Book marketing games–Part 1: Caution with Kindle Select
It’s a fair statement that at least thousands of indie/self-published books are released each month, and that number is growing. The biggest challenge the self-published author faces is marketing his book so that it gets noticed among the flood of other books–good and bad–out there. Further, authors aren’t competing only with new indie releases, but also with new and previous releases from both indie and traditional publishers.
My purpose in the next couple of posts is not to tell you how to market (because honestly I’m still working on learning that myself), but to give you a few tips on what you should be very careful of.
Another fair statement is that many (most?) new authors have little clue about marketing techniques, and even fewer clues about which are good and which are bad. Authors need to realize that not every good marketing idea will work or be good for every book. Inexperienced authors tend to latch on to every idea they read about that someone says worked and apply it to their books.
Amazon did indie authors a huge favor when then came out with Kindle Direct Publishing (KDP). This was a big win for frustrated authors everywhere. Unfortunately, it has also allowed many books to be put up for sale that should not have been–at least not so soon.
New authors starting out often expect miracles to occur. They believe that as soon their wonderful book goes up for sale, readers will jump on it. One of the biggest mistakes–and problems–these authors face is pricing their books correctly. Authors hear that cheap books sell, so they price their books cheaply (often 99 cents).
This ploy worked in the early days (3-4 years ago) before readers learned that not all books were created equal and that cheaply priced books often mean poorly written books. Why is this? Well, authors who don’t know what they’re doing in the first place, have no idea of the value of their books. They’re just happy to sell a few copies at 99 cents.
The problem comes in when sales stop. And this is where these authors latch onto every marketing scheme they hear about. Amazon provides a program called Kindle Select (“Select” for short). In this program, the author agrees to sell the book exclusively in the Kindle store and nowhere else for the 90 days of the program (which is renewable for 90 more days as long as you wish). Select offers two large benefits. One, you have 5 “free” days in which you can give away your book for free. You can schedule these together or singly or however you desire. The idea is that “free” draws buyers, who download and hopefully read, love, and review the book and thus spread the word.
Since people love “free,” the idea is that more people will download free books, which results in a better sales rank and more visibility for the book. After all, the goal is to get your book in front of as many people as possible.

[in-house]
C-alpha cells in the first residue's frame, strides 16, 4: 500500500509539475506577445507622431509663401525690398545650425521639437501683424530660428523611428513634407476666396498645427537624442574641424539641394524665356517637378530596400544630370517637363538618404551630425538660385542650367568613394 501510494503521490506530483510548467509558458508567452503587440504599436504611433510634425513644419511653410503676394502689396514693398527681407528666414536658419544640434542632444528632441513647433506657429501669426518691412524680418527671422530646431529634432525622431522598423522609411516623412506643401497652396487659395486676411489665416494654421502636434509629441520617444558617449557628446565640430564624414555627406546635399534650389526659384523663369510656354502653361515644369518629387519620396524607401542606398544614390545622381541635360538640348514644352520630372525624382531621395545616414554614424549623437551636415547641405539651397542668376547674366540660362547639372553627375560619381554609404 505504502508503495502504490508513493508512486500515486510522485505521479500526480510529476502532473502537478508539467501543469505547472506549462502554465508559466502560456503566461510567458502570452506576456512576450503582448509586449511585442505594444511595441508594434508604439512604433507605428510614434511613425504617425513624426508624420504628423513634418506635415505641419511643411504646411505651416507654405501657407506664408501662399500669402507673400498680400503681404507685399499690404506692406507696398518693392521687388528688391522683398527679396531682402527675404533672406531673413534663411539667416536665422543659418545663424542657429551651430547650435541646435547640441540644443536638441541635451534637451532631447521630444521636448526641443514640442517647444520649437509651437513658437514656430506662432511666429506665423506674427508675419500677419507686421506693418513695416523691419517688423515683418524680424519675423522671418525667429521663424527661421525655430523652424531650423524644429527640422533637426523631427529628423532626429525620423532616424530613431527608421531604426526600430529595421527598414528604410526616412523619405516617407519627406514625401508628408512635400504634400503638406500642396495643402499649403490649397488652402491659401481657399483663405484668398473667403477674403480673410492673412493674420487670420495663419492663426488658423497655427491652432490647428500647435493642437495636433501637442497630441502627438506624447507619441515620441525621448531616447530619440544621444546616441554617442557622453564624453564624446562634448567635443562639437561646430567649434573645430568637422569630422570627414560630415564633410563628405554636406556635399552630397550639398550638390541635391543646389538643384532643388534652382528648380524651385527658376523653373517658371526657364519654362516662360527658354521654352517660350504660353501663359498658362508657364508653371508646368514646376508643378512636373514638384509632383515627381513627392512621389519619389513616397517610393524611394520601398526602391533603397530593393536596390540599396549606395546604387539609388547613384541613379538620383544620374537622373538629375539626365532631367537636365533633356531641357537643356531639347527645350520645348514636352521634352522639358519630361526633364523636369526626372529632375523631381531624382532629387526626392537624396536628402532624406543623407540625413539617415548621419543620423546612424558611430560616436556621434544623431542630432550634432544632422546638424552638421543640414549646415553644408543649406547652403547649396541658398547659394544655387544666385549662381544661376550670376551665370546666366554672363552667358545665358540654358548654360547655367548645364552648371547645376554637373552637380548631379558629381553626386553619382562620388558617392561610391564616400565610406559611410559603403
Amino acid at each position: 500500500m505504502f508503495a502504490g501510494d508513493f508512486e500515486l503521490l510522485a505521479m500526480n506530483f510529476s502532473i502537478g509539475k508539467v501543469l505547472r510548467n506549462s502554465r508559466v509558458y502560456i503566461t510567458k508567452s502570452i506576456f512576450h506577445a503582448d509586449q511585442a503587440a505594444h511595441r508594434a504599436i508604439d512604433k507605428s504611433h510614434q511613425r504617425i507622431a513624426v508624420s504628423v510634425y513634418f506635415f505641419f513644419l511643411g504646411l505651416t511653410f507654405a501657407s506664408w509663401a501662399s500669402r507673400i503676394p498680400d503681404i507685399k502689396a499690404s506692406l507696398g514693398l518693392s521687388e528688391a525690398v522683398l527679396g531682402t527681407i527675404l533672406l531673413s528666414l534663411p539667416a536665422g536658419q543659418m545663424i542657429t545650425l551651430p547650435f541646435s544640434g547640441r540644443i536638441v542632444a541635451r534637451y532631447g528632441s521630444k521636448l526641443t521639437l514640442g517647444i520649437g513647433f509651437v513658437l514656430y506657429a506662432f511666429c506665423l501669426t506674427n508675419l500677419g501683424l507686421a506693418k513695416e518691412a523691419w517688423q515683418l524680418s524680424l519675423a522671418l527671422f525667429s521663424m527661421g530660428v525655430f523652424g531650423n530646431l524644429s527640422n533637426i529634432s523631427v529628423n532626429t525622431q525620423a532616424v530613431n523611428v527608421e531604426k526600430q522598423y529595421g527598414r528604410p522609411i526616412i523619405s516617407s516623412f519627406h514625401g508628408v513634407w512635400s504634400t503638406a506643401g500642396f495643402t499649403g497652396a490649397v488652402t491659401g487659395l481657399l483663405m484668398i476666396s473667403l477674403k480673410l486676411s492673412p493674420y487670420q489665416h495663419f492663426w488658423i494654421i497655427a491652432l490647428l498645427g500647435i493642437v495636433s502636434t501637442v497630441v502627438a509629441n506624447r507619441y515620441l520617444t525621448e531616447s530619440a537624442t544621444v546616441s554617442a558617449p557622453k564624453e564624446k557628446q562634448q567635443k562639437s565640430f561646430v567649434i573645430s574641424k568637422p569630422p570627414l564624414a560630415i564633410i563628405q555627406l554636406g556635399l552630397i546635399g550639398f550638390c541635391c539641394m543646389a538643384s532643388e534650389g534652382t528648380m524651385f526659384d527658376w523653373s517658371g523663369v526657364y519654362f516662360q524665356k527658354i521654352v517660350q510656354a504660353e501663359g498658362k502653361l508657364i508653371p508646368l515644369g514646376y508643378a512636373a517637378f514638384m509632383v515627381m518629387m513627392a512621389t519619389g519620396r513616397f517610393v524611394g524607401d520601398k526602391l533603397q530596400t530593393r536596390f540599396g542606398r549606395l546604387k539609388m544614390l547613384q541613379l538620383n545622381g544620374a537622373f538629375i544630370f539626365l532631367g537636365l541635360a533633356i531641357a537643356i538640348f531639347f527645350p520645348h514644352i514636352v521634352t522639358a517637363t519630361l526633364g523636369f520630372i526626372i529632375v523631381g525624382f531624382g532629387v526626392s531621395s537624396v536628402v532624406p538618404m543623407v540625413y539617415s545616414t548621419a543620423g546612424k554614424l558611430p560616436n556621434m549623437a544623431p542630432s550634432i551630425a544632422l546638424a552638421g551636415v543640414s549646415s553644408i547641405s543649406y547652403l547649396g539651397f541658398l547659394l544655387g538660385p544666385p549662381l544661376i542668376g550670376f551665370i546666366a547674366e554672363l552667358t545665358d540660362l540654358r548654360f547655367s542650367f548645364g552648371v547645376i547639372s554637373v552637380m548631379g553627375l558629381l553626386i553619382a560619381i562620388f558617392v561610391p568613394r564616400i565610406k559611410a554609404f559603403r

The second benefit of Select is that Amazon automatically makes you book available for borrowing by their Amazon Prime customers, and you get paid per borrow (which could be as much as you’d make from a sale).
Now, here’s where authors can go awry with Select. Let’s face it, few books will become bestsellers, and most books will yield mediocre to dismal sales in the short (or long) term. After their book shows some decent sales, authors will then leave Select and put their books up for sale in other stores (Smashwords, Kobo, Sony, etc.). You have to realize that Amazon still sells the most books on a percentage basis, so sales in other stores may not be as good.
What happens is that a few months down the road, sales slow or stop. Everywhere. The author remembers that his books did well in Select, and he wants to boost his sales again with free days. So, he contacts all the other stores and tells them to remove his book. That done, he goes back into Select. So far, so good.
And most of the time, this works out okay. The book probably still doesn’t sell well, but some sales–the author thinks–are better than none, and this is an easy way to boost sales, he believes.
Then, one day, the author receives an unexpected email from Amazon stating that he has violated the Select terms of service. What? The email goes on to say that his book is being sold elsewhere and is not exclusive to Amazon.
An author I know had this happen. He did everything right, but one of the stores that he told to discontinue his book suddenly began selling it again. And Amazon saw it with it vast network of computers that monitor for things like this. Further, the author is told that they’ve canceled his KDP account for “repeated offenses” (because this isn’t the first time this has happened to him).
Author emails Amazon and explains what happened. He sweats for three days, and finally his account is reactivated–with a stern warning that if it happens again, he’s done for. I should also point out (as this author did, that if someone pirates your ebook (yeah, it happens a lot) and sells in on the Net, this can count against you. Even though it’s not your fault, you are responsible for monitoring such things.
The lesson to be learned is that when you attempt to play marketing games or don’t think ahead, you can get burned. Remember, if your KDP account is canceled, you can lose any royalties earned and unpaid to you so far. Make sure you keep everything under your control so you don’t get some nasty surprises. Playing marketing games can backfire, despite your good intentions.